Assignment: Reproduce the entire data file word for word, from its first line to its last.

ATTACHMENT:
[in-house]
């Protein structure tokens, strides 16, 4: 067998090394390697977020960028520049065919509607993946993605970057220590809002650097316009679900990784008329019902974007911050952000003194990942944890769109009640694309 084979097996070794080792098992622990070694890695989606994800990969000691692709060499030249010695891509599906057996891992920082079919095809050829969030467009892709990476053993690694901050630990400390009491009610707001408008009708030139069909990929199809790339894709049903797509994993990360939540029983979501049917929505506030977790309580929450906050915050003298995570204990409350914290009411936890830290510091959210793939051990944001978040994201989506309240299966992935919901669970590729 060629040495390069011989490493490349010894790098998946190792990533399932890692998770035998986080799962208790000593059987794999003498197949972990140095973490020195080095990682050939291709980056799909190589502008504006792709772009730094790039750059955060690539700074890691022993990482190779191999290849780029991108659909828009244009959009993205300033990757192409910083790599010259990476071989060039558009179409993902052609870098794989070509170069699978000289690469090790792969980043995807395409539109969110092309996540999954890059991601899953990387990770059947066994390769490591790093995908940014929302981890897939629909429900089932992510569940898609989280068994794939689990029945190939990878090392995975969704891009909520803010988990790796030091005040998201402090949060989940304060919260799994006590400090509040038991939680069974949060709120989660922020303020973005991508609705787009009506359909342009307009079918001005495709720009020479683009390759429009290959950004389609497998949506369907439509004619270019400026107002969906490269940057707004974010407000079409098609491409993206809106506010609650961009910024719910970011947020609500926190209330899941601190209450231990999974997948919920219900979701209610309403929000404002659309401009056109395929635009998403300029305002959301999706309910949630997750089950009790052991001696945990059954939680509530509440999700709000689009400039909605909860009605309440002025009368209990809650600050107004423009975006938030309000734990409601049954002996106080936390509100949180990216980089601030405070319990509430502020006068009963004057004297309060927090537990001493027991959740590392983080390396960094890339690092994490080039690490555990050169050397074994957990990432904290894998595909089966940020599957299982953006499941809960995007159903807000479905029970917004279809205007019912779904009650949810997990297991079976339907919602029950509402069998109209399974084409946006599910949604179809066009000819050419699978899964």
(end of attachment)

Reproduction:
[in-house]
């Protein structure tokens, strides 16, 4: 067998090394390697977020960028520049065919509607993946993605970057220590809002650097316009679900990784008329019902974007911050952000003194990942944890769109009640694309 084979097996070794080792098992622990070694890695989606994800990969000691692709060499030249010695891509599906057996891992920082079919095809050829969030467009892709990476053993690694901050630990400390009491009610707001408008009708030139069909990929199809790339894709049903797509994993990360939540029983979501049917929505506030977790309580929450906050915050003298995570204990409350914290009411936890830290510091959210793939051990944001978040994201989506309240299966992935919901669970590729 060629040495390069011989490493490349010894790098998946190792990533399932890692998770035998986080799962208790000593059987794999003498197949972990140095973490020195080095990682050939291709980056799909190589502008504006792709772009730094790039750059955060690539700074890691022993990482190779191999290849780029991108659909828009244009959009993205300033990757192409910083790599010259990476071989060039558009179409993902052609870098794989070509170069699978000289690469090790792969980043995807395409539109969110092309996540999954890059991601899953990387990770059947066994390769490591790093995908940014929302981890897939629909429900089932992510569940898609989280068994794939689990029945190939990878090392995975969704891009909520803010988990790796030091005040998201402090949060989940304060919260799994006590400090509040038991939680069974949060709120989660922020303020973005991508609705787009009506359909342009307009079918001005495709720009020479683009390759429009290959950004389609497998949506369907439509004619270019400026107002969906490269940057707004974010407000079409098609491409993206809106506010609650961009910024719910970011947020609500926190209330899941601190209450231990999974997948919920219900979701209610309403929000404002659309401009056109395929635009998403300029305002959301999706309910949630997750089950009790052991001696945990059954939680509530509440999700709000689009400039909605909860009605309440002025009368209990809650600050107004423009975006938030309000734990409601049954002996106080936390509100949180990216980089601030405070319990509430502020006068009963004057004297309060927090537990001493027991959740590392983080390396960094890339690092994490080039690490555990050169050397074994957990990432904290894998595909089966940020599957299982953006499941809960995007159903807000479905029970917004279809205007019912779904009650949810997990297991079976339907919602029950509402069998109209399974084409946006599910949604179809066009000819050419699978899964």